Home > Papers from 2014 > Finding sparse food items in the desert

Finding sparse food items in the desert

Whilst studying navigation we often ignore the natural foraging task that faces our study species. Natural food distributions are not always as nest as experimental feeders. This paper from Buehlmann et al. explicitly bucks that trend as they ask what mechanisms are employed by foraging Cataglyphis fortis in order to locate the sparsely distributed dead arthropods that they forage on. The paper details two main findings. Firstly that ants use the necromone linoleic acid to detect food items and secondly that ants orient their paths perpendicular to the wind whilst searching for food such that they maximise the chances of encountering a odour plume from a food item. Looking at thee two findings together one can calculate the impressive area of desert that ants are able to screen for food during their foraging trips.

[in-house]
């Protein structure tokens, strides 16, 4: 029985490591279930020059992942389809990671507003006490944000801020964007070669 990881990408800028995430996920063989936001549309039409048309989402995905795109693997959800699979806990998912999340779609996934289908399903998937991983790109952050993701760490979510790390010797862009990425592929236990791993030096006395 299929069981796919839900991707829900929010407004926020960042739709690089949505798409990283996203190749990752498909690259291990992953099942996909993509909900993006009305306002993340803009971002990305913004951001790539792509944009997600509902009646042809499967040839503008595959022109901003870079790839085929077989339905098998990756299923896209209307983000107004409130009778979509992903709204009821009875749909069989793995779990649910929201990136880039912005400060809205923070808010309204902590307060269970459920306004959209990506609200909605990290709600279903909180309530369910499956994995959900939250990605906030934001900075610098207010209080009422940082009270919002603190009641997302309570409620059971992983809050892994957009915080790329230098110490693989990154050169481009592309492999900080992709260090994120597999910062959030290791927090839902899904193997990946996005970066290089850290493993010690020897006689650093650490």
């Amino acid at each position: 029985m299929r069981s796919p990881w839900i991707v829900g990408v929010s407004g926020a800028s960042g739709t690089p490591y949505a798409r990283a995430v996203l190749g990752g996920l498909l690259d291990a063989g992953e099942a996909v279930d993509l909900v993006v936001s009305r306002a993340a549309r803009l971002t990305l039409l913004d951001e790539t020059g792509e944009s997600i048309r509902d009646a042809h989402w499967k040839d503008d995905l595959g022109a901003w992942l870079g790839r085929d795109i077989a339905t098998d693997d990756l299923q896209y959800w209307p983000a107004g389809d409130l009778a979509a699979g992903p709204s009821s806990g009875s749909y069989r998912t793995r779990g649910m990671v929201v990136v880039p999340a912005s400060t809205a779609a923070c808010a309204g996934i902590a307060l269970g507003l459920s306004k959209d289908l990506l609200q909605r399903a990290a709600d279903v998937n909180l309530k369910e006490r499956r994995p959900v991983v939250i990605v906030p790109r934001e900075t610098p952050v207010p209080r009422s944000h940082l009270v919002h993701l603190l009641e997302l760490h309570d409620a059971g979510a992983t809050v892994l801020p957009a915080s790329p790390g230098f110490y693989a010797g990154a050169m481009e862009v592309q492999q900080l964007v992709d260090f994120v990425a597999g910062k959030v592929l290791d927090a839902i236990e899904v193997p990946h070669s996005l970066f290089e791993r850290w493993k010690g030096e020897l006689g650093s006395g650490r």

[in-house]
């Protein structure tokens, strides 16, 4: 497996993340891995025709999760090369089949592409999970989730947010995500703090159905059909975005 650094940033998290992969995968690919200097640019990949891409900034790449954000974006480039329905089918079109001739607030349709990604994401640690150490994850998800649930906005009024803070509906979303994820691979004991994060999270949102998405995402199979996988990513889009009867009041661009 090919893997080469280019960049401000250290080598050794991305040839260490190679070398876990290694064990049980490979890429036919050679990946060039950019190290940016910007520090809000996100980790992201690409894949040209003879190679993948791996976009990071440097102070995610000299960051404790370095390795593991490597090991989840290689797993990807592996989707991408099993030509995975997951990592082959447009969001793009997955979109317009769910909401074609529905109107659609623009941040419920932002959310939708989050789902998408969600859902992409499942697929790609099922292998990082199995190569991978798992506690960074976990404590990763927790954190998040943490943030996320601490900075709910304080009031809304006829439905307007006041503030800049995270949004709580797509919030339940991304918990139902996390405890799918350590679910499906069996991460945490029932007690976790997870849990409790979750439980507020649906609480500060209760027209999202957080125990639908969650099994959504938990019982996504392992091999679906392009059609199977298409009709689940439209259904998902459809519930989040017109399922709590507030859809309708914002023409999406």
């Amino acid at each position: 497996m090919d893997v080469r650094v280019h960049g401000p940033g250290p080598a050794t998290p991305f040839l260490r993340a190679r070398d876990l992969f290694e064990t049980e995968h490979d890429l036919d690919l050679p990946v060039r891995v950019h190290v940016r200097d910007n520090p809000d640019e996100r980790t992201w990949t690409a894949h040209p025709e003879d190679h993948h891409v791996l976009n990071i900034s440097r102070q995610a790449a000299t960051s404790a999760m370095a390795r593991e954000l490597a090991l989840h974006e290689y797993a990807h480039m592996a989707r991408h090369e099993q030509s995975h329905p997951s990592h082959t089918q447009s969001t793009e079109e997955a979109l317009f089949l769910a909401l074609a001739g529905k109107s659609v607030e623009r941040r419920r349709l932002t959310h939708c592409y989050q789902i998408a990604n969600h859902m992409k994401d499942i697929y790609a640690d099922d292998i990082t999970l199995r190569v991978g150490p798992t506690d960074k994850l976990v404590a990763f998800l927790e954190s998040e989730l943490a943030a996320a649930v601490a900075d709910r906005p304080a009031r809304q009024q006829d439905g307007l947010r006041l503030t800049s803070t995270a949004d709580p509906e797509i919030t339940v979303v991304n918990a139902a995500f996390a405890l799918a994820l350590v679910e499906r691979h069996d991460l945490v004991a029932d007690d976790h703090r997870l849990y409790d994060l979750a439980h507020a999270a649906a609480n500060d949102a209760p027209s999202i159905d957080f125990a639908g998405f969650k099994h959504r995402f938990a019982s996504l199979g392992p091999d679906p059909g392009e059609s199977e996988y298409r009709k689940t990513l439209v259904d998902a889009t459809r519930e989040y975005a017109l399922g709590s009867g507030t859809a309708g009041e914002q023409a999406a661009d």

Buehlmann, C., Graham, P., Hansson, B. S., & Knaden, M. (2014). Desert Ants Locate Food by Combining High Sensitivity to Food Odors with Extensive Crosswind Runs. Current Biology.

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